Sep 21, 2007
Fancy a new vase or some unbreakable crockery for that camping trip, but haven’t got time to go shopping? What about a replacement for the broken spoke on your spectacles or an individually designed heads for your golf clubs? Or, how about a scale model of that new sports car your kids designed or a mini objet d’art created from photos of a Henry Moore sculpture? The possibilities for 3D printing are limited only by your imagination and what someone could come up with in a 3D drawing package or with CAD software.
3D printing, rapid prototyping, as it is often known, is not new. I first heard about 3D printing sometime in late 1980s while still a student. However, these devices, which have featured in TV shows such as CSI, could soon be coming to a workshop near you and may represent the biggest shift in commerce and manufacturing in decades. The Fab@Home wiki has more information on the technology, but 3D printing, essentially, turns a digitized representation of a solid object, which you might download, email, or create, into a real solid object. It using a vat of uncooked starting material (plastic, metal or alloy) and a laser, or other device, controlled by computer holding the digitized information to build up the object layer by layer.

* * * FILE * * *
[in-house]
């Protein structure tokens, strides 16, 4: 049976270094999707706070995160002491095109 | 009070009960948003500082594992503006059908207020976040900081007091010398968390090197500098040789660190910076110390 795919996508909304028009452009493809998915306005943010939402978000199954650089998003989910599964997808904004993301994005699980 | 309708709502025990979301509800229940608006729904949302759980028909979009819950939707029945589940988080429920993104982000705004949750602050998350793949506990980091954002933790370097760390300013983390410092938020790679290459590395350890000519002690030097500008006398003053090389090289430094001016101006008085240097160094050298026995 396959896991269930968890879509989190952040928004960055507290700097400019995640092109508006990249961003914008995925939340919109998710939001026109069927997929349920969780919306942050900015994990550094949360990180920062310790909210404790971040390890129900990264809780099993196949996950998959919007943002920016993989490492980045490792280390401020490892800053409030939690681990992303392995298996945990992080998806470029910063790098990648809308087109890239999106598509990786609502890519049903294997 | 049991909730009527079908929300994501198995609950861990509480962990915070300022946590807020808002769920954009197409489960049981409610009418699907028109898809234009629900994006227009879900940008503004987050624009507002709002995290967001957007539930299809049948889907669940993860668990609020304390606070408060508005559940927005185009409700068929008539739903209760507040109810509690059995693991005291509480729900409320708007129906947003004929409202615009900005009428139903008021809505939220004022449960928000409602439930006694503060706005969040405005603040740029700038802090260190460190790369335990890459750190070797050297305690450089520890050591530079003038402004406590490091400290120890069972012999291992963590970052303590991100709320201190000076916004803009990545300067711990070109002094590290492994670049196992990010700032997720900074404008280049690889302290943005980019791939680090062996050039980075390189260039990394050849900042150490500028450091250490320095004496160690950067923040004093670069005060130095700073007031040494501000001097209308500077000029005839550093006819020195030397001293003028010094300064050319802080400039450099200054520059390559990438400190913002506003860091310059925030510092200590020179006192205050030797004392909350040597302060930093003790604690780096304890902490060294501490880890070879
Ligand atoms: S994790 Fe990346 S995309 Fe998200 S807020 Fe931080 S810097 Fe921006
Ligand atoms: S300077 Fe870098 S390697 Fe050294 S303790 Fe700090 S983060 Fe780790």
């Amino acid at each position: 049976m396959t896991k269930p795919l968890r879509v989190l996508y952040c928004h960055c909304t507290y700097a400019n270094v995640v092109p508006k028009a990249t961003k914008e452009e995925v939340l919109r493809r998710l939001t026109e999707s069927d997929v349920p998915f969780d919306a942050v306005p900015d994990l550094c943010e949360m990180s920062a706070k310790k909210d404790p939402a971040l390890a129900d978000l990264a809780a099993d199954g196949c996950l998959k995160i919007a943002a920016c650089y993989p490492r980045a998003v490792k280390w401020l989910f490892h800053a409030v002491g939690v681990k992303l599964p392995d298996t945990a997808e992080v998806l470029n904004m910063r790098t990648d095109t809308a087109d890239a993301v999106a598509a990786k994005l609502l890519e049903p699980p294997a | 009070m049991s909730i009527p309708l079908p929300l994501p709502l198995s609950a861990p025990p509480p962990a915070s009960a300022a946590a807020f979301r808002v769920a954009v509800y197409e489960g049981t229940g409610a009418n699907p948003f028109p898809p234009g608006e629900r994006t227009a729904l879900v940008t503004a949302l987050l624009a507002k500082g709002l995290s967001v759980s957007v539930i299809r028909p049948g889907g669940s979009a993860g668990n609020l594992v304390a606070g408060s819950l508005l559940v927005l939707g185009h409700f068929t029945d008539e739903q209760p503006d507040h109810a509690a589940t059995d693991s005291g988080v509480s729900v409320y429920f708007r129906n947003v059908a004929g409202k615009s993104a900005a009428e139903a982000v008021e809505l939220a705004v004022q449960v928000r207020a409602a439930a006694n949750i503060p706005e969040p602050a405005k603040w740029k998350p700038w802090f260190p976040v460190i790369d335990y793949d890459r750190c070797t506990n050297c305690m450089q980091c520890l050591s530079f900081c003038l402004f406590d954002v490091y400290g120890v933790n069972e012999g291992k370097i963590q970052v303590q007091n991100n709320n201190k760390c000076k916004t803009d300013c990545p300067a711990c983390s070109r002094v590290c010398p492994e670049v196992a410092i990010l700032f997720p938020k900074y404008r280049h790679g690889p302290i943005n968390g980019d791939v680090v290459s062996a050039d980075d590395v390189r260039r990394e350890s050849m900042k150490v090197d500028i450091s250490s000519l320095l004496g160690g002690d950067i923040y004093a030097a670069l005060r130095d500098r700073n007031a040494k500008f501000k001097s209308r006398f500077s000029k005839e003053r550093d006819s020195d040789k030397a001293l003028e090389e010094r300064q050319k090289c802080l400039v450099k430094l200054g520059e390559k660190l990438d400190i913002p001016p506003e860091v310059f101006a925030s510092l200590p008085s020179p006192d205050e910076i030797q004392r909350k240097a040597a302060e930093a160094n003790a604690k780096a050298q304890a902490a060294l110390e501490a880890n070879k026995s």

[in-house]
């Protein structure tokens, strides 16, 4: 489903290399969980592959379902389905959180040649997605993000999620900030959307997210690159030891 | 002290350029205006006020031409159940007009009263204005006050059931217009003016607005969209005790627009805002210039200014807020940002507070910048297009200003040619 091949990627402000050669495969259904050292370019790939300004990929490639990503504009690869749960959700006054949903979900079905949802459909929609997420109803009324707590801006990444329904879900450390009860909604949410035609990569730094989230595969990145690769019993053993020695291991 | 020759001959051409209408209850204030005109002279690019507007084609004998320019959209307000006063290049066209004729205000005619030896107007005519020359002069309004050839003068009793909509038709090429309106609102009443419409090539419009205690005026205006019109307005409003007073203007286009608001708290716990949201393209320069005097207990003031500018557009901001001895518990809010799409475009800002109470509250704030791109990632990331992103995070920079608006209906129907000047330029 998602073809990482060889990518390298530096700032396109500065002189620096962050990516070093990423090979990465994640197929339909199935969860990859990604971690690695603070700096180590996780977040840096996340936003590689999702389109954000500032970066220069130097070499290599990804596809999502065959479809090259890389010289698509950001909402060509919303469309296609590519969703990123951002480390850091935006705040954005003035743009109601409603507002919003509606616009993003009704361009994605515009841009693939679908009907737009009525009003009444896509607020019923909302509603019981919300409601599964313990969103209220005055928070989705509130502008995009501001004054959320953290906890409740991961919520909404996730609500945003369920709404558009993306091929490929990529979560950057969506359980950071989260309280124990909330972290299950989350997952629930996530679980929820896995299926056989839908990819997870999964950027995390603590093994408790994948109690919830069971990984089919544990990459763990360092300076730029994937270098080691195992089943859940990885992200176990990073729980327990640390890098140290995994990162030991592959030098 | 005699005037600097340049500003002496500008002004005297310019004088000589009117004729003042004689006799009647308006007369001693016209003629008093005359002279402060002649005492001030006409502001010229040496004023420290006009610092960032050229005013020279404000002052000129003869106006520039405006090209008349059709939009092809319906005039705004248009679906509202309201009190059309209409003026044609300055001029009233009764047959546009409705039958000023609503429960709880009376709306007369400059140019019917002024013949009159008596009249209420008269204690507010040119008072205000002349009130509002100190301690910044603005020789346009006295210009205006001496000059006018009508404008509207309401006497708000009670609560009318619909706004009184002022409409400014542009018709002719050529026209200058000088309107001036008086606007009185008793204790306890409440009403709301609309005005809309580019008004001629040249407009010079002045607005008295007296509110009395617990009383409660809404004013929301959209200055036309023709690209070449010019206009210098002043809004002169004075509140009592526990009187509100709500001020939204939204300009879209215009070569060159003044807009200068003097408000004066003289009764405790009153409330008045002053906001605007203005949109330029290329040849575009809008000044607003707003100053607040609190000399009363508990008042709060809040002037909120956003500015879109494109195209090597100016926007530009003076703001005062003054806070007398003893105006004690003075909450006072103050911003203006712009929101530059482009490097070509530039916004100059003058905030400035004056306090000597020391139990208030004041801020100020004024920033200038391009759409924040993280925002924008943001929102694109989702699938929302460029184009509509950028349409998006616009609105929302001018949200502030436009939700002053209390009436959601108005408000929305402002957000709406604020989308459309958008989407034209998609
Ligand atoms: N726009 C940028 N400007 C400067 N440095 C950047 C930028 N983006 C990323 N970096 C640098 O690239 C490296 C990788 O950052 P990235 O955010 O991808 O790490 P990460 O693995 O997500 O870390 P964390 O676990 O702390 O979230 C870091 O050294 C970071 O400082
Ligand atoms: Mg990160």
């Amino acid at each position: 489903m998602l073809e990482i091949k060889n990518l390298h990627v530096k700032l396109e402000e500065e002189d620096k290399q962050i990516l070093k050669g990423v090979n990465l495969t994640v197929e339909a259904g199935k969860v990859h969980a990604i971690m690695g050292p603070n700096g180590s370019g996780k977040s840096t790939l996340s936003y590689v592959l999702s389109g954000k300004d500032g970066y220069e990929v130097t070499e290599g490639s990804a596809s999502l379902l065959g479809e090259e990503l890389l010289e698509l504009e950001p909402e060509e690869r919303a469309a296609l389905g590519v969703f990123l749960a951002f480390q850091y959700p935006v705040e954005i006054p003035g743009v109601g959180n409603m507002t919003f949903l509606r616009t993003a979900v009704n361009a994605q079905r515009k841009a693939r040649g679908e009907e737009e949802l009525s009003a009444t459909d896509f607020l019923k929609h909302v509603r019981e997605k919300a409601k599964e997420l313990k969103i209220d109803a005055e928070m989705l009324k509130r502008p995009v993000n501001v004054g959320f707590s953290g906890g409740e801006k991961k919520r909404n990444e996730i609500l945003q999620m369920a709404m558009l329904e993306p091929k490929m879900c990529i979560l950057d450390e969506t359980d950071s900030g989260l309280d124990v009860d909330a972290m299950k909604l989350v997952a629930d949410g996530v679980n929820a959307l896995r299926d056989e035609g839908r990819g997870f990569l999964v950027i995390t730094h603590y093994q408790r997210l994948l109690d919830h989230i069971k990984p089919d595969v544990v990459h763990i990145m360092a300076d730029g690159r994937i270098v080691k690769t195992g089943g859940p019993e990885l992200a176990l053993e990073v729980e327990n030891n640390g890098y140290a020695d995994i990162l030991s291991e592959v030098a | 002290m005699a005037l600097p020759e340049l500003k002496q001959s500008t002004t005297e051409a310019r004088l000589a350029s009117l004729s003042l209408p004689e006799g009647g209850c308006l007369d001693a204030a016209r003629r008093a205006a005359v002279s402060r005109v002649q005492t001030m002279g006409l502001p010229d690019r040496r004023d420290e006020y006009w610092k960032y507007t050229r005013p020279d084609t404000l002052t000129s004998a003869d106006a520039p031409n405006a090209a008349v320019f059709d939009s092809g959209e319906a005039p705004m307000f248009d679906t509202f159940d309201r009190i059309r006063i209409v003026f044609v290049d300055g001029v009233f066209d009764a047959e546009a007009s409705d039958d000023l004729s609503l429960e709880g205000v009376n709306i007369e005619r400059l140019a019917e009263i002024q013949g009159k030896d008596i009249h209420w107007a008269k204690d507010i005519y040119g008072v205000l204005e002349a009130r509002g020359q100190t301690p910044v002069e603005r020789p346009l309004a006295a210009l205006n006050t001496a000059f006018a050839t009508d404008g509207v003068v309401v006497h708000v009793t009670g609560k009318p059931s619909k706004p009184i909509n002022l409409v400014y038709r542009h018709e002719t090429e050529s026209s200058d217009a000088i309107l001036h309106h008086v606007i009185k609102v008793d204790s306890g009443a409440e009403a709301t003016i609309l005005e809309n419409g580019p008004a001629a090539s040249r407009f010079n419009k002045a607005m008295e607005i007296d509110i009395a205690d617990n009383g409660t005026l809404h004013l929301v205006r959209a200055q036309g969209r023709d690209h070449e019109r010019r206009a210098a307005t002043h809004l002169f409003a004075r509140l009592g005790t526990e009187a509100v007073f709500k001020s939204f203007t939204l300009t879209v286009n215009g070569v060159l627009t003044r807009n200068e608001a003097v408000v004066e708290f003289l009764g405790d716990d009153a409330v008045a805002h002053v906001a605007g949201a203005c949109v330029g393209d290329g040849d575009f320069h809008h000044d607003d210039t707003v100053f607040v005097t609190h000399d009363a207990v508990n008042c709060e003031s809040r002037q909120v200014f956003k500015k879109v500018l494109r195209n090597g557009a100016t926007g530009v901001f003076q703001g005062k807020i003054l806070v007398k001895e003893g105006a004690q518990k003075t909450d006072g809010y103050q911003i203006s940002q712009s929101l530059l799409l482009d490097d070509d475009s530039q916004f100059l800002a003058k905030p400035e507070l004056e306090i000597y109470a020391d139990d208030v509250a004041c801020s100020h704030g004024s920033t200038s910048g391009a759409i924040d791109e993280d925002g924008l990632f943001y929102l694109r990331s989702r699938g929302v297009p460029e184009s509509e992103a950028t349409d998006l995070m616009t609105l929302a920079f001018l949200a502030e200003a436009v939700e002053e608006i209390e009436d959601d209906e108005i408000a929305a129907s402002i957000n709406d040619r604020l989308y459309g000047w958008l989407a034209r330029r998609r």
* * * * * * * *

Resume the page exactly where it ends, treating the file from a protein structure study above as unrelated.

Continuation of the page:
There are numerous commercial 3D printers, known in some circles as fabbers, being used by the military for creating battle components in the field, in design studios for prototyping, and more recently for creating just about anything you care to name. However, once the killer app emerges, these machines will quickly enter the mainstream.
There are several videos of 3D printers in action on Youtube. But, I was brainstorming with my wife today, while walking the dog, to see if we could think of that killer app…clothes, disposable diapers or nappies, plastic paperclips, teacups, and buckets, were my first few suggestions. But, I blush to tell you what her first suggestion was…sex toys. Moreover, it’s our silicon wedding anniversary today, and all I could think was that she was trying to tell me something.
But, then it occurred to me, how 3D printing might rapidly move into the mainstream, and no, I’m not thinking of rubbery objects for the bedroom, but virtual gifts!
With the advent of social networking and web 2.0 communities there are often occasions when you might wish to reward or surprise someone you meet or interact with in such virtual spaces. Being sent a link to an interesting site, image, or music file as a gift is nice. But, what if you could send someone a solid object without actually having to buy it, package it up (discretely in some cases), and ship it out? A 3D printer suddenly becomes a way to spread the lurv in polymer resin. And, if you’re getting really close to that certain someone you met online, then you could always take on my wife’s original idea, and spread more than a little lurv, although I don’t a 3D printer exists yet that can produce 1.5 volt batteries.
What will you make with your 3D printer?